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Volume 25 - Page 151 of 190 Index | Zoom | |
is no searching of His understanding." In Job, we have associated together the ideas of
unsearchableness and of being without number:--
"Which doeth great things and unsearchable; marvelous things without number"
(Job 5: 9).
"Behold, God is great, and we know Him not, neither can the number of His years be
searched out" (Job 36: 26).
David, in Psa. 139:, speaks of the knowledge of God that takes cognizance of his
down-sitting and uprising, his path and his ways, his words and his circumstances, and
exclaims: "Such knowledge is too wonderful for me; it is high, I cannot attain unto it"
(Psa. 139: 6).
Again, in another Psalm, he looks back to the horrible pit in which he had sunk, and
the miry clay that threatened to engulf him. He looks back to the deliverance that set his
feet upon a rock, established his goings and put a new song into his mouth. And as he
ponders with grateful heart the outworkings of grace he says:--
"Many, O Lord, are Thy wonderful works which Thou hast done, and Thy thoughts
which are to usward: they cannot be reckoned up in order unto Thee: if I would declare
and speak of them, they are more than can be numbered" (Psa. 40: 5).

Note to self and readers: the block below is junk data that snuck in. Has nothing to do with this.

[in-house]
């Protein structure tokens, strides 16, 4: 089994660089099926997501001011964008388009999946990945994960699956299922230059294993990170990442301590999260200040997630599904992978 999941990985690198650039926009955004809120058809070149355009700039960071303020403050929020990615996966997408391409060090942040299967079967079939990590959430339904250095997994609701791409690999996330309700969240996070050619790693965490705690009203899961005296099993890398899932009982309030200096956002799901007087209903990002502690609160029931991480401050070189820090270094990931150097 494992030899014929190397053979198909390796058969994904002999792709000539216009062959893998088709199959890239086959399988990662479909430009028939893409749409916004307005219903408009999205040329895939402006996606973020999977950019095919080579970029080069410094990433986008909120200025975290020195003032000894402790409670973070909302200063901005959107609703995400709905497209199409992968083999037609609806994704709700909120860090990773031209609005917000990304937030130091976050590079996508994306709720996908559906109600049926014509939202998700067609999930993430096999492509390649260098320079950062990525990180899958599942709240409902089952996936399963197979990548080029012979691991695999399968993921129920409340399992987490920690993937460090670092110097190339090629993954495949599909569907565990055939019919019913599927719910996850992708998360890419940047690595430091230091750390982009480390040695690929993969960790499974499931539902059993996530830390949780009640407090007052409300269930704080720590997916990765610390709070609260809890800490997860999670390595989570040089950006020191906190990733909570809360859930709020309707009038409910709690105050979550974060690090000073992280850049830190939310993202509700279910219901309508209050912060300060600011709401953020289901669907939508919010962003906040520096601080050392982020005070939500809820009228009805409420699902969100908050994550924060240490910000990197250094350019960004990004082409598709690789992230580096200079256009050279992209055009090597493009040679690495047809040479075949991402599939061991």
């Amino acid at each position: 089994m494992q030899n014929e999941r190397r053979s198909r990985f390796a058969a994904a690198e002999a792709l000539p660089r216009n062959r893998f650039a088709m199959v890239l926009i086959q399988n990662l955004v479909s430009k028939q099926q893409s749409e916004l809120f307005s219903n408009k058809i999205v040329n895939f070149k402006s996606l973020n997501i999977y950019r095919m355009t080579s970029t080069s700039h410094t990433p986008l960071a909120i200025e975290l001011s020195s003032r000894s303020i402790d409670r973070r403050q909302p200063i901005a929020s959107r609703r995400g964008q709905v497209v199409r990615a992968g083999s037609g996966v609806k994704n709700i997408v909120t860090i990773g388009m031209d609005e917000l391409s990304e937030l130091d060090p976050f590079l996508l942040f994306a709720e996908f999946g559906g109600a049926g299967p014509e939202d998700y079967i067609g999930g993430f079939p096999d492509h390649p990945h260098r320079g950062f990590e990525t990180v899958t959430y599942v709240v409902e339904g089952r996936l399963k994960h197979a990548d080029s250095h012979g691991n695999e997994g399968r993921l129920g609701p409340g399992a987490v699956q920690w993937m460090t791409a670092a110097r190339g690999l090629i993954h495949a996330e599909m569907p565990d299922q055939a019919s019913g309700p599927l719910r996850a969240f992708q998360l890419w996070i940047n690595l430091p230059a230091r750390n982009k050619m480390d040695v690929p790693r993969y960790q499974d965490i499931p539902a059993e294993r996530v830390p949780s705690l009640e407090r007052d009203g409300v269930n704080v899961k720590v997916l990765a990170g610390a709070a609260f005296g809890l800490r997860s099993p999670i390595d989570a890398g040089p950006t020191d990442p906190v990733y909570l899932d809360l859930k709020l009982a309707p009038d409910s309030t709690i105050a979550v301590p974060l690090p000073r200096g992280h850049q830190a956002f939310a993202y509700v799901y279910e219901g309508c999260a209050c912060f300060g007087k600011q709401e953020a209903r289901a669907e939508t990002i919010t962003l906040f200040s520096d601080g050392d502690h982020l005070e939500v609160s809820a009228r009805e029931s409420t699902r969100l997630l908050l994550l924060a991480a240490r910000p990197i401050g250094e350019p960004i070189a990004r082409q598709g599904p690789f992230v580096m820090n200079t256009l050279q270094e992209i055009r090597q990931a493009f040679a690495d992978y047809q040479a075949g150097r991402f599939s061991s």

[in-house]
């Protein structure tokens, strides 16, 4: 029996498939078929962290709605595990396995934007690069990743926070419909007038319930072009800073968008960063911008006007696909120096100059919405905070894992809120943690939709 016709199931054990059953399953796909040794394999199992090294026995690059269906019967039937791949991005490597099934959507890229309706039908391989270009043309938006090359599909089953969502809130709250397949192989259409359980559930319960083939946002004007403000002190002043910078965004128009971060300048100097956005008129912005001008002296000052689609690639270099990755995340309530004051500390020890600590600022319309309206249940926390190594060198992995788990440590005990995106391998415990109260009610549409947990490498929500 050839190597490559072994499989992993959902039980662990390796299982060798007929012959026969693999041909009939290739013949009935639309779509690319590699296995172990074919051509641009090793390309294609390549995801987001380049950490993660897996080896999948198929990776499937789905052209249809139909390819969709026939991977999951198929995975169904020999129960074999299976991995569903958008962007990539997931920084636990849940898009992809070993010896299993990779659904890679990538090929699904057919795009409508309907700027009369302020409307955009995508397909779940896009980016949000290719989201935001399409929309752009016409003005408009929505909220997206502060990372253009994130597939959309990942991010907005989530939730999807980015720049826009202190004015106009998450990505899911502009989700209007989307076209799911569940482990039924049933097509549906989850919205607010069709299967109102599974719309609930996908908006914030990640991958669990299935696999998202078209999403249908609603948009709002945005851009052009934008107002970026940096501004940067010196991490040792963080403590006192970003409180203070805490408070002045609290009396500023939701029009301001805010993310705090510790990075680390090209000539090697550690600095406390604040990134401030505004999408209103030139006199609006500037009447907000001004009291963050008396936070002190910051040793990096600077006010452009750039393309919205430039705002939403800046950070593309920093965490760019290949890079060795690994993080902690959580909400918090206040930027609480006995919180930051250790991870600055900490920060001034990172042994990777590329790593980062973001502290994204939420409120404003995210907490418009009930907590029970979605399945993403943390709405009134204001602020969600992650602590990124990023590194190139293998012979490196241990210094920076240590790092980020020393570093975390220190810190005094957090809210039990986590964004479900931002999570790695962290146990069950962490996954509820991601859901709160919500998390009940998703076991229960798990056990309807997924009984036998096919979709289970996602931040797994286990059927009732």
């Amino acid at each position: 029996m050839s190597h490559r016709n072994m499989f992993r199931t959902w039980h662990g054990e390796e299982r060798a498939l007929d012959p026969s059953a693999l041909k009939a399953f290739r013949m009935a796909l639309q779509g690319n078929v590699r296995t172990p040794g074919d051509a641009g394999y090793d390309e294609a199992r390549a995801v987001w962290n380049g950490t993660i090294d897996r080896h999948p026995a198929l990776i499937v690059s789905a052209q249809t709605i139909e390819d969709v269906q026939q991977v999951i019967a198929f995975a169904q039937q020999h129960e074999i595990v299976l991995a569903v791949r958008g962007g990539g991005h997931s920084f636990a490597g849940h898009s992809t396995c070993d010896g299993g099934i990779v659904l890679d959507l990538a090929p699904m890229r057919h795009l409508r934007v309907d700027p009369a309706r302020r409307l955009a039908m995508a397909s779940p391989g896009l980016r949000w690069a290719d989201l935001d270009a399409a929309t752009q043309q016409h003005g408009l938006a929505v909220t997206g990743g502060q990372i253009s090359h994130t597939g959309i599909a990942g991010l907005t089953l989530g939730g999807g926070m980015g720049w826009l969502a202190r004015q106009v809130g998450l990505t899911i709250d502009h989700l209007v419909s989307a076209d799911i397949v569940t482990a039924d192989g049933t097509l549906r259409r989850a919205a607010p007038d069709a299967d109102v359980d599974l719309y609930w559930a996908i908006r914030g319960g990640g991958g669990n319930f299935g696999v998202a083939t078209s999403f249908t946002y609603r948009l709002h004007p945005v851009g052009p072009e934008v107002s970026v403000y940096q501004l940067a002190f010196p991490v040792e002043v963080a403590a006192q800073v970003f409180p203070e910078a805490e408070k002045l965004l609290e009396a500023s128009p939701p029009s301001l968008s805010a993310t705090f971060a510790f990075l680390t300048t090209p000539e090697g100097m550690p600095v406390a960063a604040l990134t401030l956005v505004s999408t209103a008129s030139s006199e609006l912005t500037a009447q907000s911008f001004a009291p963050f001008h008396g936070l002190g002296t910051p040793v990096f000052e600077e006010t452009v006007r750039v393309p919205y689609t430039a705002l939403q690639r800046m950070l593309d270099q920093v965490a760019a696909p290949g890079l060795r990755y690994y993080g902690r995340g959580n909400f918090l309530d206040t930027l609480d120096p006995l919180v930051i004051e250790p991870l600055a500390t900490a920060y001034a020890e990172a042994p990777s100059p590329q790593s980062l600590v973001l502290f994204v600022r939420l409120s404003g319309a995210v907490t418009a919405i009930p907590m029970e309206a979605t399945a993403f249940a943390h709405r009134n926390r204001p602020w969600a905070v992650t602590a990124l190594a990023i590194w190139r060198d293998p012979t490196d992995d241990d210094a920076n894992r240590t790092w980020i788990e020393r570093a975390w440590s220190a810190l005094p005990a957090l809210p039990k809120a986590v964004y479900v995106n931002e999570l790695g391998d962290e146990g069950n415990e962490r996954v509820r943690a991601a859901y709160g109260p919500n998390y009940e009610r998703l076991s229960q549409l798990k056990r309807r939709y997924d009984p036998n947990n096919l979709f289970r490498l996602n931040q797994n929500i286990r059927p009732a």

Further on in the same Psalm, David speaks of "innumerable evils . . . . . iniquities
. . . . . more than the hairs of mine head" (verse 12).
It is perfectly true that no man can enumerate the wonderful works and purposes of the
God of all grace, and no man knows the number of his sins or of the hairs of his head, but
the Lord does, for He has said: "The very hairs of your head are all numbered. Fear ye
not therefore" (Matt. 10: 30, 31).
Coming back to Psa. 139:, we find the Psalmist, after speaking of the omniscience
of God and the wonders of His creative purpose in man, exclaiming:--
"How precious also are Thy thoughts unto Me, O God! how great is the sum of them!
If I should count them, they are more in number than the sand" (Psa. 139: 17, 18).
And then follow words that at first seem to have no real connection: "When I awake I
am still with Thee" (Psa. 139: 18).
Just as the Psalmist could comfort the outcasts of Israel by speaking of the infinite
understanding of the Lord, so he could himself repose in perfect confidence in the Lord
Who, though He knew his shortcomings so minutely, had nevertheless such marvelous
thoughts of grace toward him. If this mighty God saw his substance when it was made in
secret and curiously wrought in the lowest parts of the earth (verse 15), and had
"covered" with His protecting care the unborn child (verse 13); then, when the time
came for him to lie down and sleep until the resurrection morning, he could do so in
perfect peace. His power and His understanding are infinite, and they are both ranged on